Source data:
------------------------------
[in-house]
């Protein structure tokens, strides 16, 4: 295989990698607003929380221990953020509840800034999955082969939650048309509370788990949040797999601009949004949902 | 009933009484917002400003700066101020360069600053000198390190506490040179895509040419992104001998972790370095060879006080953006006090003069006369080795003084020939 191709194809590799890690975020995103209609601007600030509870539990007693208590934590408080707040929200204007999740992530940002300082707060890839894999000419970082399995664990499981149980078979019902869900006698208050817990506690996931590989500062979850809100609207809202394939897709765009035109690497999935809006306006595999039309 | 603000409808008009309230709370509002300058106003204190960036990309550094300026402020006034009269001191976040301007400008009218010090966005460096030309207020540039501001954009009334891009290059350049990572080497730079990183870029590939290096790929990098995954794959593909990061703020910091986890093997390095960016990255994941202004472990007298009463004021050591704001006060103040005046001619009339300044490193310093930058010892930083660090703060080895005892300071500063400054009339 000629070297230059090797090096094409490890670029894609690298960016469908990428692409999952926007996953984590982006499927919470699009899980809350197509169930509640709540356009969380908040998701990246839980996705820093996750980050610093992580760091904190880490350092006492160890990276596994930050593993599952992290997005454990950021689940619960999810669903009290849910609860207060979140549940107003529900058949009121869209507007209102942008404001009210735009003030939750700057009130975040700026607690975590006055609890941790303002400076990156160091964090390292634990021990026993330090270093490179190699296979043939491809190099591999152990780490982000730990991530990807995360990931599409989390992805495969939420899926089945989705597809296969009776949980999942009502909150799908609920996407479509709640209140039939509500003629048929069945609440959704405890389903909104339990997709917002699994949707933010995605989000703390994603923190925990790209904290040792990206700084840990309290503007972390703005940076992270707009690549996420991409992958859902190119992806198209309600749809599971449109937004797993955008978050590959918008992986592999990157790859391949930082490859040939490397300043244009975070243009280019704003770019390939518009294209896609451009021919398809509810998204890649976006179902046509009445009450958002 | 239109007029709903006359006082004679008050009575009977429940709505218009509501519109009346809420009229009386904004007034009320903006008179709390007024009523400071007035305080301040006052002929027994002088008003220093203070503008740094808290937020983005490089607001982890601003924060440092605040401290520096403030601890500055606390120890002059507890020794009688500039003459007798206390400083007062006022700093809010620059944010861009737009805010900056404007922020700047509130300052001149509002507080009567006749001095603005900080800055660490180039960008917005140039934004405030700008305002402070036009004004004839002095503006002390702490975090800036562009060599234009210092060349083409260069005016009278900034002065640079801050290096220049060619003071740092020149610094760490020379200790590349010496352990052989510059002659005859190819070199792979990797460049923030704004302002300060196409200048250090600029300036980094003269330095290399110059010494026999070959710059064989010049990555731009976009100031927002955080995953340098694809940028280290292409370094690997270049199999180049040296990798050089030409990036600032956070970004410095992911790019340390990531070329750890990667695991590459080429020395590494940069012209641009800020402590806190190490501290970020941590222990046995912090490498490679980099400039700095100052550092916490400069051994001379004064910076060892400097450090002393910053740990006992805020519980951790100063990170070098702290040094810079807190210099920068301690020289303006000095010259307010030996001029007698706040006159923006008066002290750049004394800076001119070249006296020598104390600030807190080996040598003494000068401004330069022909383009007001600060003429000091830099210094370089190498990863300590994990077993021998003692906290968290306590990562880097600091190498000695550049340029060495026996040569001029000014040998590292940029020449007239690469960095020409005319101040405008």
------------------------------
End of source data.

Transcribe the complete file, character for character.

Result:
[in-house]
């Protein structure tokens, strides 16, 4: 295989990698607003929380221990953020509840800034999955082969939650048309509370788990949040797999601009949004949902 | 009933009484917002400003700066101020360069600053000198390190506490040179895509040419992104001998972790370095060879006080953006006090003069006369080795003084020939 191709194809590799890690975020995103209609601007600030509870539990007693208590934590408080707040929200204007999740992530940002300082707060890839894999000419970082399995664990499981149980078979019902869900006698208050817990506690996931590989500062979850809100609207809202394939897709765009035109690497999935809006306006595999039309 | 603000409808008009309230709370509002300058106003204190960036990309550094300026402020006034009269001191976040301007400008009218010090966005460096030309207020540039501001954009009334891009290059350049990572080497730079990183870029590939290096790929990098995954794959593909990061703020910091986890093997390095960016990255994941202004472990007298009463004021050591704001006060103040005046001619009339300044490193310093930058010892930083660090703060080895005892300071500063400054009339 000629070297230059090797090096094409490890670029894609690298960016469908990428692409999952926007996953984590982006499927919470699009899980809350197509169930509640709540356009969380908040998701990246839980996705820093996750980050610093992580760091904190880490350092006492160890990276596994930050593993599952992290997005454990950021689940619960999810669903009290849910609860207060979140549940107003529900058949009121869209507007209102942008404001009210735009003030939750700057009130975040700026607690975590006055609890941790303002400076990156160091964090390292634990021990026993330090270093490179190699296979043939491809190099591999152990780490982000730990991530990807995360990931599409989390992805495969939420899926089945989705597809296969009776949980999942009502909150799908609920996407479509709640209140039939509500003629048929069945609440959704405890389903909104339990997709917002699994949707933010995605989000703390994603923190925990790209904290040792990206700084840990309290503007972390703005940076992270707009690549996420991409992958859902190119992806198209309600749809599971449109937004797993955008978050590959918008992986592999990157790859391949930082490859040939490397300043244009975070243009280019704003770019390939518009294209896609451009021919398809509810998204890649976006179902046509009445009450958002 | 239109007029709903006359006082004679008050009575009977429940709505218009509501519109009346809420009229009386904004007034009320903006008179709390007024009523400071007035305080301040006052002929027994002088008003220093203070503008740094808290937020983005490089607001982890601003924060440092605040401290520096403030601890500055606390120890002059507890020794009688500039003459007798206390400083007062006022700093809010620059944010861009737009805010900056404007922020700047509130300052001149509002507080009567006749001095603005900080800055660490180039960008917005140039934004405030700008305002402070036009004004004839002095503006002390702490975090800036562009060599234009210092060349083409260069005016009278900034002065640079801050290096220049060619003071740092020149610094760490020379200790590349010496352990052989510059002659005859190819070199792979990797460049923030704004302002300060196409200048250090600029300036980094003269330095290399110059010494026999070959710059064989010049990555731009976009100031927002955080995953340098694809940028280290292409370094690997270049199999180049040296990798050089030409990036600032956070970004410095992911790019340390990531070329750890990667695991590459080429020395590494940069012209641009800020402590806190190490501290970020941590222990046995912090490498490679980099400039700095100052550092916490400069051994001379004064910076060892400097450090002393910053740990006992805020519980951790100063990170070098702290040094810079807190210099920068301690020289303006000095010259307010030996001029007698706040006159923006008066002290750049004394800076001119070249006296020598104390600030807190080996040598003494000068401004330069022909383009007001600060003429000091830099210094370089190498990863300590994990077993021998003692906290968290306590990562880097600091190498000695550049340029060495026996040569001029000014040998590292940029020449007239690469960095020409005319101040405008």